Loose Trumps (1)

There’s so much to say about Trump on a daily basis that he’s perfectly adapted to my new “Loose Ends” format. So here are some “Loose Trumps.”

DT is short for Donald Trump of course, but the DT the GOP is currently suffering does resemble the medical abbreviation for delirium tremens for sure. DT is defined as “a rapid onset of confusion usually caused by withdrawal from alcohol” (fortunately it is impossible for me to suffer this malady because the “withdrawal from alcohol” part is out of the question), but certainly the “rapid onset of confusion” part is correct about the GOP and Trump right now. (And don’t forget—there is Trump wine to go with Trump’s steaks. No—Power Line has not reviewed any Trump vintages. I’m sure they are terrific, the best, the greatest, most amazing, incredible wines ever, and that you can’t get a hangover from drinking too much of them. With Trump vineyards, you’ll get so much wining that you’ll get tired of all the wining.)

This talk of ousting Trump as the nominee seems more likely to be a big flashing public signal to Trump to get his act together right away. (The smart lefty writer John Judis thinks Trump’s scripted speech Tuesday night is a sign he got this message.) If you were really going to depose Trump from being the GOP nominee in Cleveland, I’m not sure you’d go big with lots of public chatter about it as you’re seeing right now.

 Paul notes that Trump has received the most primary votes ever for a Republican presidential nominee, but that this is largely a function of a larger GOP primary electorate, and Trump got a smaller proportion of the total GOP primary vote than previous nominees. So far so, good. But people should take account of “Why Trump Was Inevitable” in the latest New York Review of Books. There political scientists Ronald B. Rapoport, Alan I. Abramowitz, and Walter J. Stone take note of the data and point out that Trump was correct when he argued that much of the support of other candidates would go to him as they dropped out. Based on a survey they took around the time of the Iowa caucuses, they found that no single candidate topped Trump in hypothetical head-to-head matchups. Cruz came the closest, and not coincidentally he was the last man standing. You can see their numbers in this chart:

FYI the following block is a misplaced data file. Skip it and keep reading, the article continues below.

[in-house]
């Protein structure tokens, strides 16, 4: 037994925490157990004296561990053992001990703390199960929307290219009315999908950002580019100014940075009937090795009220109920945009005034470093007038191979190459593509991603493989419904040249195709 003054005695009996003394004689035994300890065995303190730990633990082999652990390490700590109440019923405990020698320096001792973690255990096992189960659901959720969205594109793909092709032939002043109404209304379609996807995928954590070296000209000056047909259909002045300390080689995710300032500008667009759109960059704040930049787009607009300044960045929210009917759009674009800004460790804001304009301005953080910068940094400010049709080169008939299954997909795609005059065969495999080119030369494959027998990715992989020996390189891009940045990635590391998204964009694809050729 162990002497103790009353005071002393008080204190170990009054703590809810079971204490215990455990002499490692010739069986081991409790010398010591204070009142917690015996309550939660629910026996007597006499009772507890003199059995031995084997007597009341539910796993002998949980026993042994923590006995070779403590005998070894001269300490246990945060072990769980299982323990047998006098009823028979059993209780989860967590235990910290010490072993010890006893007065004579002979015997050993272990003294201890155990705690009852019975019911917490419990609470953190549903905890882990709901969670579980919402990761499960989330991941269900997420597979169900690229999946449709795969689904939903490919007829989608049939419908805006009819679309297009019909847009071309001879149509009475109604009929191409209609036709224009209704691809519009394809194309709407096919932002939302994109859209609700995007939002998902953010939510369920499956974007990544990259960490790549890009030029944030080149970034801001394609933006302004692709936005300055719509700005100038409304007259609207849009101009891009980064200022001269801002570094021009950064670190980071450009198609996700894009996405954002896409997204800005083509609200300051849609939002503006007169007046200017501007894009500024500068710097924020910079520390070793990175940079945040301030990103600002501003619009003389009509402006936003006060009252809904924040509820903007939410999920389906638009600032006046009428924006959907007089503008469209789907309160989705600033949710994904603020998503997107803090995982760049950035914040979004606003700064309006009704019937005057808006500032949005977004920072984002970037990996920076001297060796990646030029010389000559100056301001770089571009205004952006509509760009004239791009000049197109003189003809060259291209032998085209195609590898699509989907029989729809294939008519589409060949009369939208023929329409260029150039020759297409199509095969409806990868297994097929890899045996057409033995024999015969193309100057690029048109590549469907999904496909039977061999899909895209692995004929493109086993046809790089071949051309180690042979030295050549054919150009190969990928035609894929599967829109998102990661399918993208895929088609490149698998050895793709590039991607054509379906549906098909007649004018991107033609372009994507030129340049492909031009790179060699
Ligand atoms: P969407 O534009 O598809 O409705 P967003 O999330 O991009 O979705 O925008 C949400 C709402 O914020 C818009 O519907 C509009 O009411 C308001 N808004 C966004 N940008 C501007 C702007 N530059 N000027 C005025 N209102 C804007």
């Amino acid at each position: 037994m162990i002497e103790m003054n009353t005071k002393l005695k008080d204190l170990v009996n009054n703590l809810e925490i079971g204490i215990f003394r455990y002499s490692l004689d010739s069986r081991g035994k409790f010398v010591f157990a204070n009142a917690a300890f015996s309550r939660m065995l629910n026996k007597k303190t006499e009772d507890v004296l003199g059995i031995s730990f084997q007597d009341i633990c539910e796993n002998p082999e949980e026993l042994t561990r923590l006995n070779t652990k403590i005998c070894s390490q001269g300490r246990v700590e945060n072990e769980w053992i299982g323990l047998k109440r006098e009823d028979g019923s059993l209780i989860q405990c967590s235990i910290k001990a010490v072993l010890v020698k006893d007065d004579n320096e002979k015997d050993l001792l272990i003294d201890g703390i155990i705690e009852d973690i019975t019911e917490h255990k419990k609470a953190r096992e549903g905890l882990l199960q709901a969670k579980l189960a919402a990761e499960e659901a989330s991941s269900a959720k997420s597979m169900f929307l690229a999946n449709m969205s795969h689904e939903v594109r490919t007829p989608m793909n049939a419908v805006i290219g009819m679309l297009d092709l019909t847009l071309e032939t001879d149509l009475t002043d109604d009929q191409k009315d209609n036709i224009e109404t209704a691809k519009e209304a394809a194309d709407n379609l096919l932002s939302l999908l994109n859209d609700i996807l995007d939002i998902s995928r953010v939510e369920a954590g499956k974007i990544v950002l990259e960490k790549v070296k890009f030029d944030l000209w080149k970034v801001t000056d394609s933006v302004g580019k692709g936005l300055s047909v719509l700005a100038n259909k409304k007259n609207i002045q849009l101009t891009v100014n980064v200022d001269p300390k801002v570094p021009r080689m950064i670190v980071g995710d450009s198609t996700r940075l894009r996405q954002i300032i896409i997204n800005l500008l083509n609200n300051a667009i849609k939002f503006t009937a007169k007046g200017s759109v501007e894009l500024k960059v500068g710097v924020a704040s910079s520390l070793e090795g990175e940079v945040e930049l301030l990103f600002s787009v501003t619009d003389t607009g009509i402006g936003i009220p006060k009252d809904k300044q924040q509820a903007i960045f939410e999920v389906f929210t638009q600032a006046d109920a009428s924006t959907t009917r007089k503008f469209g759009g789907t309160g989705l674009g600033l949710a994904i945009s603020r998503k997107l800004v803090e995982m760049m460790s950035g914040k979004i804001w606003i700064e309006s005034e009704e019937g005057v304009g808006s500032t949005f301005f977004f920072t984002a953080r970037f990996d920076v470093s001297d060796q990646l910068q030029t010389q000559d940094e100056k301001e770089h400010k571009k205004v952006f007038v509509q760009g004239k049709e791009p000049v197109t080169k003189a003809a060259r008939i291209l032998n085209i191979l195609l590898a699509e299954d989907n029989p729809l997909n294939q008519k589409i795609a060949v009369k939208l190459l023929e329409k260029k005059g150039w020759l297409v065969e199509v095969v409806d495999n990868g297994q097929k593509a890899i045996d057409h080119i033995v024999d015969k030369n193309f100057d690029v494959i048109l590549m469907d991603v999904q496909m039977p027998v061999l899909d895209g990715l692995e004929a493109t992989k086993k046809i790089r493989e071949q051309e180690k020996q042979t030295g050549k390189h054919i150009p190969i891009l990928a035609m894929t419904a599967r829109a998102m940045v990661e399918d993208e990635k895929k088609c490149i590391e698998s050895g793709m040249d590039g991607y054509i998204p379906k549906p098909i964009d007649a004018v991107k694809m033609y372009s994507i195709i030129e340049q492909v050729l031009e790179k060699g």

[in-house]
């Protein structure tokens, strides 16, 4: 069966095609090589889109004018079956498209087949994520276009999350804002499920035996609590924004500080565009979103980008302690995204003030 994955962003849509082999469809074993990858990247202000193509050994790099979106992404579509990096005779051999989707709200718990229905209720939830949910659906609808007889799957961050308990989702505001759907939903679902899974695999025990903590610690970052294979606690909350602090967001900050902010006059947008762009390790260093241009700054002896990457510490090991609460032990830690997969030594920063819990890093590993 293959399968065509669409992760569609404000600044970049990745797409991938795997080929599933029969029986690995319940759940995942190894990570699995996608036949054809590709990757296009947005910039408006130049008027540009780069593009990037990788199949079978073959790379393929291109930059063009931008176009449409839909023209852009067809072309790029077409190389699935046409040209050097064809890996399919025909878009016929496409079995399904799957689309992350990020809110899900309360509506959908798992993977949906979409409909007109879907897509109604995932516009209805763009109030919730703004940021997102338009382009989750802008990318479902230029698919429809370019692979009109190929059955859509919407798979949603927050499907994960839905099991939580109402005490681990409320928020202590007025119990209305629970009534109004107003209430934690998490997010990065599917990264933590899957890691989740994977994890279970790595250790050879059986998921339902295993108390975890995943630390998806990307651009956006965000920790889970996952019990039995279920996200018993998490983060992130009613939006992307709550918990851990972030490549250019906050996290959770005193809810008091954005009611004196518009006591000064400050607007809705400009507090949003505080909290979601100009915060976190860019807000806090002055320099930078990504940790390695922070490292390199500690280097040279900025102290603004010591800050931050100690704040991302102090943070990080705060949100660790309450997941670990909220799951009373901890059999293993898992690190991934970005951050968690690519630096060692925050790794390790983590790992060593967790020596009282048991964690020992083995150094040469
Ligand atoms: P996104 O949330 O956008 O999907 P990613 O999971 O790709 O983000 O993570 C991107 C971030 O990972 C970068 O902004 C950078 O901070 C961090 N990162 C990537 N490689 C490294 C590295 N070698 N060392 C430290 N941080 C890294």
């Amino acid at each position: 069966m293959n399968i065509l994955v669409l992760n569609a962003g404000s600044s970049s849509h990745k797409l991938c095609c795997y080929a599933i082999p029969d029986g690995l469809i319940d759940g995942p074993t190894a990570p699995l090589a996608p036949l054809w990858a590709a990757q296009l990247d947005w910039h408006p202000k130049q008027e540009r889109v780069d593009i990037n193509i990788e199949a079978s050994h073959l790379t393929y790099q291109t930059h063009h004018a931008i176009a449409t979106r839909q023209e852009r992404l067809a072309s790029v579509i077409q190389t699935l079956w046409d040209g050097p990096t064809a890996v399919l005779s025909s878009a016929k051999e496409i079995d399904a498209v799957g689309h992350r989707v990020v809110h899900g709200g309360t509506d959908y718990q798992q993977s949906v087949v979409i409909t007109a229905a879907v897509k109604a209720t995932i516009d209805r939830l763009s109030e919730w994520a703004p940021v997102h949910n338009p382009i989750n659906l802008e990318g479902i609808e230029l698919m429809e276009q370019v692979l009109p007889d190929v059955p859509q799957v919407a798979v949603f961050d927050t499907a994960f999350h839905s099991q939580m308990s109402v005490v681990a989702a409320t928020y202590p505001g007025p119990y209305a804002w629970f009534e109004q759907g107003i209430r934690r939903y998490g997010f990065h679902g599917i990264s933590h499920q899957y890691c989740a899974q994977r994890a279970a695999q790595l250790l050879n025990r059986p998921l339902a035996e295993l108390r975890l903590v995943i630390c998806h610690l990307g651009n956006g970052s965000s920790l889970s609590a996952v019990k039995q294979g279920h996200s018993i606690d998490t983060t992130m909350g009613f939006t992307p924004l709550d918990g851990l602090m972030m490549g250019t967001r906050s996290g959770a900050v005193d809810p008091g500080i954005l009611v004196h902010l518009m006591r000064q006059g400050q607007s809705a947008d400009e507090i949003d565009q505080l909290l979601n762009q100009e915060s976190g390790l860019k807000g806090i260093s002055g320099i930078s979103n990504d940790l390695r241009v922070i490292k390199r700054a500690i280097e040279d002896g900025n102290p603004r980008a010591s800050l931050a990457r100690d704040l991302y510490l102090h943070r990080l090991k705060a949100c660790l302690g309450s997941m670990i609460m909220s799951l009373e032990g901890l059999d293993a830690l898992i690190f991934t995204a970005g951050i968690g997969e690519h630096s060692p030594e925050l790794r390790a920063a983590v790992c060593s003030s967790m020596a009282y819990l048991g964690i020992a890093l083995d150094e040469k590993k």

NYRB chart copy

Some of their analysis is worth taking in:

Even though almost two thirds of Republican voters supported a candidate other than Trump at the time of our survey, a substantial number of those supporting other candidates shifted to Trump when their favorite candidate was eliminated from the choices available. Only Rubio, Carson, and Cruz attracted even 60 percent of other candidates’ supporters in the survey when the race narrowed to a two-person contest. And only Cruz received two thirds or more of other candidates’ supporters.

Cruz, with 48 percent in a one-on-one contest, came much closer than any other candidate to defeating Trump. . . As our data here show, Donald Trump’s primary victories on his way to the nomination were not simply a result of a crowded field. Among our national sample of likely Republican primary voters, Trump was favored over every other Republican candidate in one-on-one matchups.

This part is more significant:

An examination of the results of our question asking Republican voters about the electability of various GOP candidates shows that the electability argument was unlikely to persuade Republican primary voters. . . So our data offer little reason to think that Republicans interested in winning could have been persuaded to defect from Trump.